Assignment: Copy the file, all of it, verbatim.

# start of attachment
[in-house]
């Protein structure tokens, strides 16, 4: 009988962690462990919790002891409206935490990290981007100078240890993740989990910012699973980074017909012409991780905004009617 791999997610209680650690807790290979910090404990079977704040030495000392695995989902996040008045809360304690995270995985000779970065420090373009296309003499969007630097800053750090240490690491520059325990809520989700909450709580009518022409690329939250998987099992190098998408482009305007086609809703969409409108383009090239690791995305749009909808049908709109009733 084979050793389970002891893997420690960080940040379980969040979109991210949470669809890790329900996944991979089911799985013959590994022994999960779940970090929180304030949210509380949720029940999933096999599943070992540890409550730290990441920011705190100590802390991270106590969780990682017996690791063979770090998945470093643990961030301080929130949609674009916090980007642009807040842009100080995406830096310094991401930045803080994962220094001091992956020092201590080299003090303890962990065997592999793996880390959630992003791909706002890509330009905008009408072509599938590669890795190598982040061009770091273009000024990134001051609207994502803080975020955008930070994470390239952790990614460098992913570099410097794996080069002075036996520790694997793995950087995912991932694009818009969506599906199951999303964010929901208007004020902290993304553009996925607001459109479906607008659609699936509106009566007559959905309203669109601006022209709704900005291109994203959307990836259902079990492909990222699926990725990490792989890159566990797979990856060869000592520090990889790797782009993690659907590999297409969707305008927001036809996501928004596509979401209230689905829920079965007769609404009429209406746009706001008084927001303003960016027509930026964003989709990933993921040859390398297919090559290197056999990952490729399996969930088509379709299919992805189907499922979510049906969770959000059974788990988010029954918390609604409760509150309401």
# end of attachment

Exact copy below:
[in-house]
């Protein structure tokens, strides 16, 4: 009988962690462990919790002891409206935490990290981007100078240890993740989990910012699973980074017909012409991780905004009617 791999997610209680650690807790290979910090404990079977704040030495000392695995989902996040008045809360304690995270995985000779970065420090373009296309003499969007630097800053750090240490690491520059325990809520989700909450709580009518022409690329939250998987099992190098998408482009305007086609809703969409409108383009090239690791995305749009909808049908709109009733 084979050793389970002891893997420690960080940040379980969040979109991210949470669809890790329900996944991979089911799985013959590994022994999960779940970090929180304030949210509380949720029940999933096999599943070992540890409550730290990441920011705190100590802390991270106590969780990682017996690791063979770090998945470093643990961030301080929130949609674009916090980007642009807040842009100080995406830096310094991401930045803080994962220094001091992956020092201590080299003090303890962990065997592999793996880390959630992003791909706002890509330009905008009408072509599938590669890795190598982040061009770091273009000024990134001051609207994502803080975020955008930070994470390239952790990614460098992913570099410097794996080069002075036996520790694997793995950087995912991932694009818009969506599906199951999303964010929901208007004020902290993304553009996925607001459109479906607008659609699936509106009566007559959905309203669109601006022209709704900005291109994203959307990836259902079990492909990222699926990725990490792989890159566990797979990856060869000592520090990889790797782009993690659907590999297409969707305008927001036809996501928004596509979401209230689905829920079965007769609404009429209406746009706001008084927001303003960016027509930026964003989709990933993921040859390398297919090559290197056999990952490729399996969930088509379709299919992805189907499922979510049906969770959000059974788990988010029954918390609604409760509150309401």